Finally, these trends are not exclusively Indian. They mirror comparable trends across the globe. Politicians now specialize in promising and delivering populist giveaways, such as laptop computers or free rice, in lieu of sustained delivery of quality human development resources such as universal basic health or education. These in turn ensure them victories in election after election, while their grateful industrialist clients sponsor their campaigns. Populist politics and billionaire raj arguably goes hand in hand, along with adulatory coverage in a largely subservient media ecosystem.
Yet, crony capitalism is not uniformly criticized. As the coverage on south India shows, there the politicians are notoriously corrupt but they have yet managed to preside over a fairly defensible record in terms of welfare delivery and industrial growth at the same time, tempting global conglomerates to set up base and expand their Indian operations. In case of the northern and eastern states, however, the dip in the public welfare delivery has been directly proportional to the rise of robber barons. Some of them, such as the late Ponty Chadha, built a notoriously diverse and fast growing empire, entirely by dint of his cultivation of politicians who made sure he kept getting monopoly contracts of liquor distribution in a very large state.
All in all, it would seem that in India the second generation of liberalization has been marked by what may loosely be called industrialization of politics. Instead of a clear distance between political and industrial leaders, there is an increasing convergence between the two. This convergence is made possible, ironically, on the strength of a historical continuity of the culture of ‘managing’ politicians and bureaucrats which had been a legacy of the license raj that liberalization was expected to gradually dismantle.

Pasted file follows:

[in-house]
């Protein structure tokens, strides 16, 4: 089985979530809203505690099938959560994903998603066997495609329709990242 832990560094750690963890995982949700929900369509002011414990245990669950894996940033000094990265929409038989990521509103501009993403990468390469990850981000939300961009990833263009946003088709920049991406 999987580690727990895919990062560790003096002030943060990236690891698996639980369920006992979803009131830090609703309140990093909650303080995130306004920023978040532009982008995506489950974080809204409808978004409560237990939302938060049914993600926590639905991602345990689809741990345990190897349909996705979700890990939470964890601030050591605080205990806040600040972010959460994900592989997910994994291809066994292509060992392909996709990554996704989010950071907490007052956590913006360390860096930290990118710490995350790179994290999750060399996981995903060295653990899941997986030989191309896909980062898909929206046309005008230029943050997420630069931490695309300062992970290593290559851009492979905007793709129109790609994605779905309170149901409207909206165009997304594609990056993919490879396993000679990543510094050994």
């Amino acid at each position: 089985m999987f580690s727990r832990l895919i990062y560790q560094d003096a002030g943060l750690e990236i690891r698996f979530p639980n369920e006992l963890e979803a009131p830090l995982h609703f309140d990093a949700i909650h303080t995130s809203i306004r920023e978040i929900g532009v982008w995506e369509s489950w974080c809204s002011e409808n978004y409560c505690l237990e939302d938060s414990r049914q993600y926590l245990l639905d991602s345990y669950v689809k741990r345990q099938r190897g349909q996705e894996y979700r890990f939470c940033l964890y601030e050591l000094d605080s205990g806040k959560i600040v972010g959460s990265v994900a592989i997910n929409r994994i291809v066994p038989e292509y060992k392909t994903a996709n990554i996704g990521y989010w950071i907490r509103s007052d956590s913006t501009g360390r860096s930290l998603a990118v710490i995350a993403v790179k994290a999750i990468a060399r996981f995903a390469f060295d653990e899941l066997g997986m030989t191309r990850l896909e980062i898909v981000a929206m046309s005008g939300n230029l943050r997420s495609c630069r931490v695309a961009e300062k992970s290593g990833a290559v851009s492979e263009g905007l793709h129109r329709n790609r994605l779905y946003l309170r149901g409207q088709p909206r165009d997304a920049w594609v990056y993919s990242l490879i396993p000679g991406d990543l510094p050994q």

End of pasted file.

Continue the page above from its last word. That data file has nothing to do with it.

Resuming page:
One of the cases Crabtree compares this rather regrettable phase in the current Indian political economy to is the gilded age in early twentieth century America. The excesses of those times came to be later corrected, he notes, in favour of a greater public investment in social security and public service delivery. But these corrections were encouraged only partly by conscious policy measures. A good deal of those corrections followed the depression of 1930s and the miseries enforced by the second world war.
The question the book raises for India, therefore, is whether or not it is at all possible to delink large scale growth in the economy from active political mediation or cronyism. Crabtree admits that the billionaires do not control the entire economy, and that gentleman billionaires can yet make steady progress. What he does not identify clearly is what exactly happened in 2004 that set off this particularly pernicious form of billionaire hegemony. Is it that the sectors were opened up to the extent that they required the government to set the rules? But then the government has to set the rules for opening up its economic sectors anyway. Or is there hope still that there could be more ‘government-neutral’ sectors that could be opened up in future, encouraging more gentlemanly billionaires? What it will take to successfully halt this politician-billionaire nexus is hard to anticipate yet. Till there is a clearer body of knowledge about that possibility, it will be more interesting to study the politics or economy of the more successful southern states of India more closely. The only answer Crabtree offers is that the south Indian politicians are cannier in that they have worked out a way to both take a cut from the growth cake and expand it too, and relatively more equitably. There is immense corruption there but institutions work and deliver nonetheless, possibly because the politicians and industrialists are both markedly more efficient.
We need more research on contemporary south India, by journalists and academics alike. Corruption there does not appear to bring human or infrastructure development entirely to a halt, unlike in the north. Populism too does not appear to inhibit consistent industrial progress. If there is a north south divide which calls for immediate attention, it is here in India.
(Anirban Bandyopadhyay teaches at Karnavati University in Gujarat. The views expressed are entirely his own.)